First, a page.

“maximising reward is enough to drive behaviour that exhibits most if not all attributes of intelligence that are studied in natural and artificial intelligence, including knowledge, learning, perception, social intelligence, language and generalisation.”

A dynamic environment that continuously throws something new at the agent necessitates adaptation if it’s to continuously reach its goal. It can’t rely on learning everything afresh when its world changes, it needs to identify commonalities, pick up on patterns and rules, and build mental models that allow it to make quality assumptions and guess about new places.

Of course, most AI algorithms exist in digital environments, dealing in data, not the material world with us humans. The intelligence they evolve is limited by this environment and the input they receive, but that doesn’t mean they don’t form any understanding of their virtual worlds.

Data is Understanding

While working solely with pixels or text won’t result in understanding things in the same ways we do, Blaise Agüera y Arcas, a software engineer at Google, claims it still counts as understanding:

“[S]tatistics do amount to understanding, in any falsifiable sense.”

He notes that while we can ask a language model (LaMDA in his example) what its favourite island is, the answer it gives will be bullshit. It lacks a body, it’s never set foot on any island, felt the sand between its toes or the sun on its face. But its goal isn’t honesty, its goal is to produce believable responses. We’ve trained it to produce bullshit, and it understands how to do that.

“The understanding of a concept can be anywhere from superficial to highly nuanced; from purely abstract to strongly grounded in sensorimotor skills; it can be tied to an emotional state, or not; but it’s unclear how we’d distinguish “real understanding” from “fake understanding”. Until such time as we can make such a distinction, we should probably just retire the idea of “fake understanding.””

It doesn’t matter in which form data or information is fed into the system so long as there is a signal to be extracted, value to be gleaned. This is true of AI and of the human mind, as when a blind person learns about colour, or when people try sensory substitution.

“Neural activity is neural activity, whether it comes from eyes, ears, fingertips or web documents.”

Missing Pieces

Not everyone is convinced that scaling deep neural networks and charging them towards singular goals is enough to build an AI that knows what it’s doing. Count Gary Marcus, Melanie Mitchell, and Judea Pearl among them.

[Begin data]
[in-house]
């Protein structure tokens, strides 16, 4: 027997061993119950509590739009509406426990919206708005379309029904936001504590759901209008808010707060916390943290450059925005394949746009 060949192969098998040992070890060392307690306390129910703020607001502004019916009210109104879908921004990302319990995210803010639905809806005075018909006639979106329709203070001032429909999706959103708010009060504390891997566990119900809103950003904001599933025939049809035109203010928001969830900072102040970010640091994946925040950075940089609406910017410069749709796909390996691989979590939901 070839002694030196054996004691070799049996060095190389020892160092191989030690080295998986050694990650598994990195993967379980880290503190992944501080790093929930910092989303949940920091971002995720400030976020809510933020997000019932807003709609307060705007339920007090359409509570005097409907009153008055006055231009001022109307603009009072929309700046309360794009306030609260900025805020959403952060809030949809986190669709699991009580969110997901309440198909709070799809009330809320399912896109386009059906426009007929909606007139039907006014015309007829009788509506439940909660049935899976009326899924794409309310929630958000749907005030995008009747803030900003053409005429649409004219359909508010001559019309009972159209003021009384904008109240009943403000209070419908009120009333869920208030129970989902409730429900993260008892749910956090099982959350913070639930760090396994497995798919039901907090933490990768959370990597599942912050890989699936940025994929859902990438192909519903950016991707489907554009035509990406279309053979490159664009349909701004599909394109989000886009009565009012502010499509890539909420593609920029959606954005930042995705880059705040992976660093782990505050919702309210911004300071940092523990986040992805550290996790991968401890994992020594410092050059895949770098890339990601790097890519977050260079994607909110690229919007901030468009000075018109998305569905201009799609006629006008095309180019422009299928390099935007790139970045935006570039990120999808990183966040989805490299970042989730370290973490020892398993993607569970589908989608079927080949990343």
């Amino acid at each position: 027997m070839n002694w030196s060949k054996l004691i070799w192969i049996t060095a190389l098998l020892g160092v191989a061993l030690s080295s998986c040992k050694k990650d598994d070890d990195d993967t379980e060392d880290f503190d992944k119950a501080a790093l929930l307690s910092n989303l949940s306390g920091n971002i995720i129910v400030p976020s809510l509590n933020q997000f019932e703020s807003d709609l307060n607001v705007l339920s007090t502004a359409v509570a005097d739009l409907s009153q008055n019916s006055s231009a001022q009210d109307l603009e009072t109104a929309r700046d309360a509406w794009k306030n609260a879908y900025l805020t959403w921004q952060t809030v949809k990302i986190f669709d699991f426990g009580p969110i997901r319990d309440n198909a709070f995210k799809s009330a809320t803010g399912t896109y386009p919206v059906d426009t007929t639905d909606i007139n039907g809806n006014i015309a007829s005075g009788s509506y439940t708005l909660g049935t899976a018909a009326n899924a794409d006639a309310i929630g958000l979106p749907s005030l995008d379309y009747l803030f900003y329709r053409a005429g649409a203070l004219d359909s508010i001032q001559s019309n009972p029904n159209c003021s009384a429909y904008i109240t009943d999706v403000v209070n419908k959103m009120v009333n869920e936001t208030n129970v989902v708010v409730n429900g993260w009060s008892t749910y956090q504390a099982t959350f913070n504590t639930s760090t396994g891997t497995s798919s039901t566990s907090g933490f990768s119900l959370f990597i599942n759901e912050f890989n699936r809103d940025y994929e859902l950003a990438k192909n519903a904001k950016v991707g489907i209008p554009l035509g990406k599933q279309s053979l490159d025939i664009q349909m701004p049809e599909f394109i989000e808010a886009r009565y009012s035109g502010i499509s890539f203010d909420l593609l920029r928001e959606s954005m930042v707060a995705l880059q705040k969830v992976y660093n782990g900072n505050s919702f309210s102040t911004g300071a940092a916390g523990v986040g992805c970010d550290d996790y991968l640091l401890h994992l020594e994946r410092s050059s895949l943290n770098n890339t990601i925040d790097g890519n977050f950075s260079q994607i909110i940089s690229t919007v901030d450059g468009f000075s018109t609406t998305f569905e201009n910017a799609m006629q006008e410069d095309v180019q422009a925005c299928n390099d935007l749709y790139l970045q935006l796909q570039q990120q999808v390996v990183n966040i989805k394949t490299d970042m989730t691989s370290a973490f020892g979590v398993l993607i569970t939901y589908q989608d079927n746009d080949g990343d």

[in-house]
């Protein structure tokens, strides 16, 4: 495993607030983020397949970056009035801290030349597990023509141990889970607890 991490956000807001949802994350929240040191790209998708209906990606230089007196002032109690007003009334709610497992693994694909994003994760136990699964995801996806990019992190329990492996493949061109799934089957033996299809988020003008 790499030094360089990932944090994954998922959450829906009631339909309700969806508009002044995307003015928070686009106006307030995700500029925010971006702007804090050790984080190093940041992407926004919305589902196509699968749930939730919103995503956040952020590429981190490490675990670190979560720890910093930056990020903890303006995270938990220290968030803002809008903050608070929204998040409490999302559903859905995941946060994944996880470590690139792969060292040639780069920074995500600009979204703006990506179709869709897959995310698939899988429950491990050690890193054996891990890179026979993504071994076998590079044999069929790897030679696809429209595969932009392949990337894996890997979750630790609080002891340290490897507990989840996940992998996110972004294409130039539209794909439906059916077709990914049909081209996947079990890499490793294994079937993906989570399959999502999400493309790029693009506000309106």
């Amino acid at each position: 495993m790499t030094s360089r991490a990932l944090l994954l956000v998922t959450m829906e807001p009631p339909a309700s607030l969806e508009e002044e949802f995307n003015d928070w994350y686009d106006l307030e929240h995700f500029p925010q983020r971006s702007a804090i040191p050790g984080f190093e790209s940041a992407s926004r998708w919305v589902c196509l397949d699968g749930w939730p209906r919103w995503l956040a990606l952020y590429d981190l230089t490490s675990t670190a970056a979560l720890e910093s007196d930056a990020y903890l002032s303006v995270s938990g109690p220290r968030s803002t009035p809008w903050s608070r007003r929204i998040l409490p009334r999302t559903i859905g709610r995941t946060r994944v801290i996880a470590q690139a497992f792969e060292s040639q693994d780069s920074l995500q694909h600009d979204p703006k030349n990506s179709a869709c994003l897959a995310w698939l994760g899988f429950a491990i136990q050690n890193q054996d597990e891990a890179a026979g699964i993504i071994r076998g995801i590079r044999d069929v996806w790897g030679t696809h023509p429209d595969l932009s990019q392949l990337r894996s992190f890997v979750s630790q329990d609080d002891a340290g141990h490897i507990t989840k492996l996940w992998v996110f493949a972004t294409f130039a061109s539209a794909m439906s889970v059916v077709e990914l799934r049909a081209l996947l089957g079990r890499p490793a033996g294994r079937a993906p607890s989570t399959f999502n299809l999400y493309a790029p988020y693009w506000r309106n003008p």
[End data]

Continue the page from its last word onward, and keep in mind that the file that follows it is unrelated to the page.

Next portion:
Core Knowledge

Gary Marcus points to compositionality as an essential but missing component. When asked to put ‘a blue cube on top of a red cube, beside a smaller yellow sphere’, DALLE-2 gets it all wrong. It has cubes and spheres and colours, but not constructed in the way asked.

Regarding GPT-3, Marcus writes

“the problem is not with GPT-3’s syntax (which is perfectly fluent) but with its semantics: it can produce words in perfect English, but it has only the dimmest sense of what those words mean, and no sense whatsoever about how those words relate to the world.”

While more in relation to AGI than understanding in general, Melanie Mitchell wants to see AI deal with Bongard problems, which a Russian computer scientist posed to AI way back in the 1960s. Here’s an example:

Solving the problems necessitates an understanding of concepts like ‘same,’ ‘different,’ and ‘numerosity.’ Mitchell says in a 2021 article in Quanta that AI lacks ‘infant metaphysics’ or ‘core knowledge,’ including systems for representing objects, actions, numbers, and space.

“We humans can solve these visual puzzles due to our core knowledge of basic concepts and our abilities of flexible abstraction and analogy. Bongard realized how central these abilities are to human intelligence.”

Marcus advocates for something called ‘neurosymbolic AI,’ which ties deep learning together with good old-fashioned AI based on symbol manipulations:

“Manipulating symbols has been essential to computer science since the beginning, at least since the pioneer papers of Alan Turing and John von Neumann, and is still the fundamental staple of virtually all software engineering — yet is treated as a dirty word in deep learning.”